Discussed with Biden
The foreign secretary disclosed that US President Joe Biden discussed the matter with the President during the latter’s visit to Washington in May.
Manalo said the Afghans would only be staying briefly in the country while they await the approval of their special immigration visas before flying to the United States.
According to Romualdez, the Afghans were not seeking political asylum in the Philippines. They are former and present workers employed by the United States in Afghanistan and their families, he said.
He said the US government had told him that they would be housed in the country for two weeks at the most and that the cost of their stay would be paid for by the Americans.
He earlier said in an interview with CNN Philippines that they were “Afghan citizens whose lives are in danger” in Afghanistan.
The Philippines, the ambassador said, would just be one of the countries that would be used as transit points and “processing centers.” The United States had asked Germany for the same accommodation, he said.
Since 2021, Qatar has taken in around 6,000 displaced Afghan at two of its military bases until the United States can resettle them. So far, those taken in by Qatar did not all qualify as “former US government employees.”
Iran, with more than 1 million Afghans, and Pakistan, with 250,000, currently have the most number of displaced Afghans, many of whom are undocumented.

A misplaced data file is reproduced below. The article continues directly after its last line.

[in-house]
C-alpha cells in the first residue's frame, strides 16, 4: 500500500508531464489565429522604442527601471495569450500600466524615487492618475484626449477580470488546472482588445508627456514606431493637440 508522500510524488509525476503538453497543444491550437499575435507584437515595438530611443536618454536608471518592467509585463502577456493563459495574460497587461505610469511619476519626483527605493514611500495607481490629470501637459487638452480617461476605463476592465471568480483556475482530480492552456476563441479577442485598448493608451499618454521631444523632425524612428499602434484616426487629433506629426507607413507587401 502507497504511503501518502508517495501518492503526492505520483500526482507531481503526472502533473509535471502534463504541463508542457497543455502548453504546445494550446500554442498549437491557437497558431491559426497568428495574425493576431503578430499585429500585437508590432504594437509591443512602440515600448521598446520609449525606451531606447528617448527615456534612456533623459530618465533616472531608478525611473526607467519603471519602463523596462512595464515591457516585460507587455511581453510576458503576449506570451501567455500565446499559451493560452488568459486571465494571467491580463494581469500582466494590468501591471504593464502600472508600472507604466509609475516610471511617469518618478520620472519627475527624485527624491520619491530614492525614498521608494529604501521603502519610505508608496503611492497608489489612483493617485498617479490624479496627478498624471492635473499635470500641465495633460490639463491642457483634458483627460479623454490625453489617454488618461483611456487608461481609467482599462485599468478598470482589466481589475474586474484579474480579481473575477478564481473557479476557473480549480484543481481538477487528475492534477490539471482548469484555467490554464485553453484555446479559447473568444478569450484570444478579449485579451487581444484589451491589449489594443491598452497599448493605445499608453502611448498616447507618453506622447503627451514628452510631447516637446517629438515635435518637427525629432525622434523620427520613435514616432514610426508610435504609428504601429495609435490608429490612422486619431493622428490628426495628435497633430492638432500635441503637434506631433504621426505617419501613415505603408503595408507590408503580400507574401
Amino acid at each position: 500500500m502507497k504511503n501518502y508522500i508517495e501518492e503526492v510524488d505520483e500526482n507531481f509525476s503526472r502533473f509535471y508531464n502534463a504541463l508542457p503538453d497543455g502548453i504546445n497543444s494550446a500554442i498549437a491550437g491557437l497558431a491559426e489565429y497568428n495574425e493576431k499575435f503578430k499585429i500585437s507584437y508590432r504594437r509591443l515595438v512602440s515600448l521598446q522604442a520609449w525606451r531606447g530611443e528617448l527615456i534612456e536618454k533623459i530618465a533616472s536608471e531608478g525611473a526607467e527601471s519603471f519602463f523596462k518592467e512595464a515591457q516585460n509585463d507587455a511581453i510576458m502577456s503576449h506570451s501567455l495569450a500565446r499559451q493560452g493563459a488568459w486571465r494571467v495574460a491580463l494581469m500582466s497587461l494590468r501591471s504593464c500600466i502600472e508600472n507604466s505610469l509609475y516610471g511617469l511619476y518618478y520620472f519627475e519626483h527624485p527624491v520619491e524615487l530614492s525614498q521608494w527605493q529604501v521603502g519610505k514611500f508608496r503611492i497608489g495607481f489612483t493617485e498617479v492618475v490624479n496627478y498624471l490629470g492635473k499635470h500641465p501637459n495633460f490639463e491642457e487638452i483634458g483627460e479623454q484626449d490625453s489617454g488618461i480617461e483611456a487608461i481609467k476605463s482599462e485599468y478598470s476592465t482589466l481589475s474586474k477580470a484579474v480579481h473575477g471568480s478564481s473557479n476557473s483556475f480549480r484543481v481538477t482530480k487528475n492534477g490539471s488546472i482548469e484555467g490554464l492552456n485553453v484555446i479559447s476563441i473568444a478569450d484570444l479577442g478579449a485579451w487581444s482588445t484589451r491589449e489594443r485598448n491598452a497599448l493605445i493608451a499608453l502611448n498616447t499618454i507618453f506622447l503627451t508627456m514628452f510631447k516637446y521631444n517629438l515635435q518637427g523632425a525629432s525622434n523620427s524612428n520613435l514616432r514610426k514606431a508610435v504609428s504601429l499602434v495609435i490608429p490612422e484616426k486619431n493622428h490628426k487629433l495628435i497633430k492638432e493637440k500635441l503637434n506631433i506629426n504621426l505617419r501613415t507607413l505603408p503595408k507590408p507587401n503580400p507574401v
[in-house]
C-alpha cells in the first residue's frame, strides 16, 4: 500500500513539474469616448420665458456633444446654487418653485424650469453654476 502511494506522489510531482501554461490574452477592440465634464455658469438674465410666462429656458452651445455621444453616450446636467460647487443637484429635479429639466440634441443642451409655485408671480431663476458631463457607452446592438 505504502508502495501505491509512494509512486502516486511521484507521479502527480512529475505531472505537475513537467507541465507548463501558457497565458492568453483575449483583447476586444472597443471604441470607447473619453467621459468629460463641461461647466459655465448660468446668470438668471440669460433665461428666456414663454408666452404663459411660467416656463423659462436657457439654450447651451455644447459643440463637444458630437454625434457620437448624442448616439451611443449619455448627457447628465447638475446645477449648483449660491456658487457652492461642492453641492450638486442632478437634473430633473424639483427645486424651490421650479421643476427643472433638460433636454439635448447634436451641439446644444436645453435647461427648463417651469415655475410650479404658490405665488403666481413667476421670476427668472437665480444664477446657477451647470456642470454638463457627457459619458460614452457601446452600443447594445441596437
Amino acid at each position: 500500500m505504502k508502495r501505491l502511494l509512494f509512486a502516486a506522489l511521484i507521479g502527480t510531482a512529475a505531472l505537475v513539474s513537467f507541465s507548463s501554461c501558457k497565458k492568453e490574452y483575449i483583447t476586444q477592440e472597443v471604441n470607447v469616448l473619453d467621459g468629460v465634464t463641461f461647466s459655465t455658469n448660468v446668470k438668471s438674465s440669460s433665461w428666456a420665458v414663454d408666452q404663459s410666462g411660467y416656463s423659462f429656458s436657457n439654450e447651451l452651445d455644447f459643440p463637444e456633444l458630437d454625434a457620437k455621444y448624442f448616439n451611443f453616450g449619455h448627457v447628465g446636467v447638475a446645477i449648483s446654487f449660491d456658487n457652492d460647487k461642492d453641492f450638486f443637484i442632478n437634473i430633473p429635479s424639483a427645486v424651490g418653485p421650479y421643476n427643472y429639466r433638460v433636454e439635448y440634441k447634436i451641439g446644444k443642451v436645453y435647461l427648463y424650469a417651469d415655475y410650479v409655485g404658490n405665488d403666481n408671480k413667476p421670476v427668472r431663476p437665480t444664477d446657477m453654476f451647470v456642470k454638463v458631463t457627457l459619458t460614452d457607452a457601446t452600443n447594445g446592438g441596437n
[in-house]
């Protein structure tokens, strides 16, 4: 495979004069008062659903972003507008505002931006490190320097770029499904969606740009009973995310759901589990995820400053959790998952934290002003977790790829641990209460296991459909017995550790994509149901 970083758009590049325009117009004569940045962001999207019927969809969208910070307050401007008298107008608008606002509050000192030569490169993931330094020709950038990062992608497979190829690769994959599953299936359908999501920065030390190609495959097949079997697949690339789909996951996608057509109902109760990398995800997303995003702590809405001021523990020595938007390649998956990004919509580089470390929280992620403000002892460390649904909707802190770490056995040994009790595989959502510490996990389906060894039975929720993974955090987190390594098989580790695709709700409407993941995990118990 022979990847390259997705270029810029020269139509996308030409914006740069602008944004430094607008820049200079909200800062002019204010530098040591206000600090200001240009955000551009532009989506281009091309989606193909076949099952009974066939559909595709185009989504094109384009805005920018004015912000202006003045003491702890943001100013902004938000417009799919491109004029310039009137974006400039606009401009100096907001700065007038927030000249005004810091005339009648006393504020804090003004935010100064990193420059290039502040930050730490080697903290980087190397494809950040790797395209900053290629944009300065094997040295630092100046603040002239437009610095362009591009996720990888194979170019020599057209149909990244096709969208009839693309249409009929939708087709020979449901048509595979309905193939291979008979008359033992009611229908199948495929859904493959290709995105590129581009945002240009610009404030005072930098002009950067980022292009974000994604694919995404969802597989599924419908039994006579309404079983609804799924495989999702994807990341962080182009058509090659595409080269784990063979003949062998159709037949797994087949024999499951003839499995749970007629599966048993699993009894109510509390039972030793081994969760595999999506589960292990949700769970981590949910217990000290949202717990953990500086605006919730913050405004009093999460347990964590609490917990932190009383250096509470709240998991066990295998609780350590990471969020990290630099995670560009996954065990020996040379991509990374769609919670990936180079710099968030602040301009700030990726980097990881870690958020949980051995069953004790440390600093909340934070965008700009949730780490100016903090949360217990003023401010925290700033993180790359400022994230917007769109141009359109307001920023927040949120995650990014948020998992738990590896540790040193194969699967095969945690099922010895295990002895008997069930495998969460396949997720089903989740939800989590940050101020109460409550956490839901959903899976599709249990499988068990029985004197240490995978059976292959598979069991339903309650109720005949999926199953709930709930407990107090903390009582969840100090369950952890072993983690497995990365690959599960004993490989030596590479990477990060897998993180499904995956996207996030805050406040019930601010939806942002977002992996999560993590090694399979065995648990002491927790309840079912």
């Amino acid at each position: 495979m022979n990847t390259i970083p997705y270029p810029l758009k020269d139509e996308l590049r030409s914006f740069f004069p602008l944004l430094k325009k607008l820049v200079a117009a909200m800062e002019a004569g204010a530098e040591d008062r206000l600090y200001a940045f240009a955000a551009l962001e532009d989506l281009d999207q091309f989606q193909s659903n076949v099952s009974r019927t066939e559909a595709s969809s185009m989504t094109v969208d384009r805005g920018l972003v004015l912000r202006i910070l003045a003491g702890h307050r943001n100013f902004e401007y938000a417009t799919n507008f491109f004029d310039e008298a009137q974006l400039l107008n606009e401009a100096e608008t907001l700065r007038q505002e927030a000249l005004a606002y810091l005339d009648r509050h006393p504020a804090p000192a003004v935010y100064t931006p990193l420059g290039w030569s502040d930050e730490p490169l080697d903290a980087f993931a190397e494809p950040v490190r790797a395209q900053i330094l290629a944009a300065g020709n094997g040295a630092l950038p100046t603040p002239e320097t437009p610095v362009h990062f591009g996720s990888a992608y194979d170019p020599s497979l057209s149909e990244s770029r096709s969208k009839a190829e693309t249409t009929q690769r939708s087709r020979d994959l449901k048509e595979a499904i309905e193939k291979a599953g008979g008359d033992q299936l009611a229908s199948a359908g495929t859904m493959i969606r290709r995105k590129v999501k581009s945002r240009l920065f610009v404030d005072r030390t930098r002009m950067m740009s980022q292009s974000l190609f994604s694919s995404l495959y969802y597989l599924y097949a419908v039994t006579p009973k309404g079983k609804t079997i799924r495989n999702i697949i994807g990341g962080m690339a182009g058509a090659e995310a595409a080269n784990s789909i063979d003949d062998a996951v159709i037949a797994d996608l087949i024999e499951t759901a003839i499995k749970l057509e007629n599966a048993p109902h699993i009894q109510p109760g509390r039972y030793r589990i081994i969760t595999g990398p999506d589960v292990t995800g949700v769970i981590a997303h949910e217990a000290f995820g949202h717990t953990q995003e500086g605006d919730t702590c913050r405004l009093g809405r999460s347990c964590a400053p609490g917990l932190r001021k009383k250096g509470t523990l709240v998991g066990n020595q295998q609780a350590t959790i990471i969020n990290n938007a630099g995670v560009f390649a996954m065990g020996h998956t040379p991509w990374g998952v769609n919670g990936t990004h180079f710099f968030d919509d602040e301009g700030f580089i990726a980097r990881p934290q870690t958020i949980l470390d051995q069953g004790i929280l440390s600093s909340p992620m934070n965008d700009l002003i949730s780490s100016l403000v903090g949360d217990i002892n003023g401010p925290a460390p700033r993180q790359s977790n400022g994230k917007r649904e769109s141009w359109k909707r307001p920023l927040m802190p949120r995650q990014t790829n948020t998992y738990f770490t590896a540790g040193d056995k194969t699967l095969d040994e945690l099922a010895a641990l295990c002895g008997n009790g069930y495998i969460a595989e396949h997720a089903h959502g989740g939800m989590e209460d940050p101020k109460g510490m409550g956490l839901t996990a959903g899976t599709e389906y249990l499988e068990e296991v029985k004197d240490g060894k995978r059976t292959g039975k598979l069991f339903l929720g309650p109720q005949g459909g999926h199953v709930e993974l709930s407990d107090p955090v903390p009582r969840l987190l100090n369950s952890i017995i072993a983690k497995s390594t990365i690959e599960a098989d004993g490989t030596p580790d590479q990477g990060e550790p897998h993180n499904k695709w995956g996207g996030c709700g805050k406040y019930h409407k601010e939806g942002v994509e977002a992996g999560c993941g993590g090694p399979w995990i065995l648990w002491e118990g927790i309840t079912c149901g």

On humanitarian grounds, the Philippines hosted thousands of Vietnamese “boat people” who fled their country after it fell to the communists in 1975. A New York Times report then said Manila objected to the arrival of political figures and Vietnamese military personnel, preferring to accept only the elderly, women, and children.
The Philippines became a country of “first asylum” for Vietnamese refugees who were waiting to be resettled in the United States or other countries.
Senator Marcos doubted Romualdez’s statement that the Afghans would stay in the Philippines for less than a month, pointing out that more than 77,000 people who fled Afghanistan had been waiting for their special visas for the past four years.
Biden, she said, had announced that the United States would no longer process Afghans in Virginia after Washington relaxed the law providing sanctuary to them twice.
“The worry, of course, is that elections in the United States are ratcheting up, and politicians everywhere make dreadful mistakes, whether it’s in Washington or in the Philippines,” Marcos said.
—WITH REPORTS FROM JACOB LAZARO AND INQUIRER RESEARCH